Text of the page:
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Jean-Claude Van Johnson creators explain the major misconception about JCVD

Contributed by
Dec 13, 2017

In the ‘90s, Jean-Claude Van Damme was at the peak of his action-hero game, starring in hit after hit like Double Impact, Universal Soldier, and Time Cop. But, as was the case for most action icons of that era, the Belgian box-office machine saw his career take a downward slide by the end of the decade, victim of a string of flops. He was relegated to direct-to-DVD projects for about a decade, until JCVD was released in 2008. The film was meta, with Van Damme playing himself during a bank robbery/hostage situation. It earned him some rave reviews, and also attracted the attention of writer Dave Callaham.

As the screenwriter responsible for The Expendables and the story for 2014’s Godzilla, Callaham was well aware of what Van Damme could bring to the table, with his legendary splits and fight choreography. But JCVD opened up a whole new narrative angle for Callaham: a TV series about Van Damme playing Van Damme the actor, who is also a secret spy using his movie career as a cover.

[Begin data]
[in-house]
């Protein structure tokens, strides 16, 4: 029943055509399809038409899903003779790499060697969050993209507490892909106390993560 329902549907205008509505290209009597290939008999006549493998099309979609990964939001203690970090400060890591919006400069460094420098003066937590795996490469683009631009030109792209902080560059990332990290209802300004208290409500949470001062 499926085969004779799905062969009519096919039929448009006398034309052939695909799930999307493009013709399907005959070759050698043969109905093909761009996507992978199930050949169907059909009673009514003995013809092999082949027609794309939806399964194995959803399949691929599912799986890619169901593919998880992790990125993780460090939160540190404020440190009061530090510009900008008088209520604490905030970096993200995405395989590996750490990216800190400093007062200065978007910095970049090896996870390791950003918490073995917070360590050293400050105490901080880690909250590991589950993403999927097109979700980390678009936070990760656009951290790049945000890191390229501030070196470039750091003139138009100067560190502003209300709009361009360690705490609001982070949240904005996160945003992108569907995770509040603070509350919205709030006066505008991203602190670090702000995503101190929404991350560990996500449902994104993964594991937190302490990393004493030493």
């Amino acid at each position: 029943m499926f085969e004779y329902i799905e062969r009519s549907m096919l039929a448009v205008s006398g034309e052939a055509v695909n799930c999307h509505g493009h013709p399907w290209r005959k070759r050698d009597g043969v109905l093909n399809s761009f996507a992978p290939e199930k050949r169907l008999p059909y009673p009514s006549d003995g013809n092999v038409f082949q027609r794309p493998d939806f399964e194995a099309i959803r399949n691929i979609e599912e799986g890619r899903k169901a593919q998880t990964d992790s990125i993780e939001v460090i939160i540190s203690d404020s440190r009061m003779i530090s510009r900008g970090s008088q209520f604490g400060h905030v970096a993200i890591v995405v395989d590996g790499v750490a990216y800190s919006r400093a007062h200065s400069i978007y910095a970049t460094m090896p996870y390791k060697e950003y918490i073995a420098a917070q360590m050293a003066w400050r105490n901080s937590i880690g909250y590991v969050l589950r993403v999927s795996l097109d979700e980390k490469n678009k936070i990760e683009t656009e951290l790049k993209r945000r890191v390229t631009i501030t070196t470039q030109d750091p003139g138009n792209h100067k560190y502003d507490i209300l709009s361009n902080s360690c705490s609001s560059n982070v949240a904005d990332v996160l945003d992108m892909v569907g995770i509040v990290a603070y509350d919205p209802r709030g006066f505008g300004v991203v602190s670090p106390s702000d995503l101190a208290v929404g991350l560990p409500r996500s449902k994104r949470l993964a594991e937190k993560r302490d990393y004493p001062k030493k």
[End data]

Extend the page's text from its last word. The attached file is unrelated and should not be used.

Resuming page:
That provided the germ for Jean-Claude Van Johnson, which premieres on Amazon on Dec. 15. The show is equal parts straight comedy, biting Hollywood satire, poignant exploration of aging, and a send-up of action film tropes. And somehow it all works.

SYFY WIRE sat down with Callaham and executive producer/director Peter Atencio (Keanu) about how this crazy series came to be, and what it was like working with the "Muscles From Brussels."

How did the germ of this idea become what it is today?

Dave Callaham: The idea when I first started thinking about it was "What would a comedy with action look like?" I mean, when you have access to Jean-Claude Van Damme, you want to make use of all of his various skills. But also, because I grew up as such a huge fan of him, I wanted to refer to the things that he does. You know you're gonna do the splits. You know you're gonna do certain action. It would be a shame not to be able to refer to those things. And from there, you very quickly land in the space of: He's probably gonna play himself.

Did JCVD influence you a lot?

DC: I'd seen JCVD, the movie he did. I love that movie, but my immediate knee-jerk upon seeing it, was "This didn't go far enough." I thought, "Can I take a version of Jean-Claude playing himself to much stranger places?" That's what we did.

His reputation is legendary back in his heyday for maybe not having as much of a sense of humor. Do you think JCVD opened him up to seeing that side of himself?

DC: I don't know how influential it was. Seeing that movie made me realize that I wanted to do a version of Jean-Claude playing himself. But we didn't refer to that movie in any real way.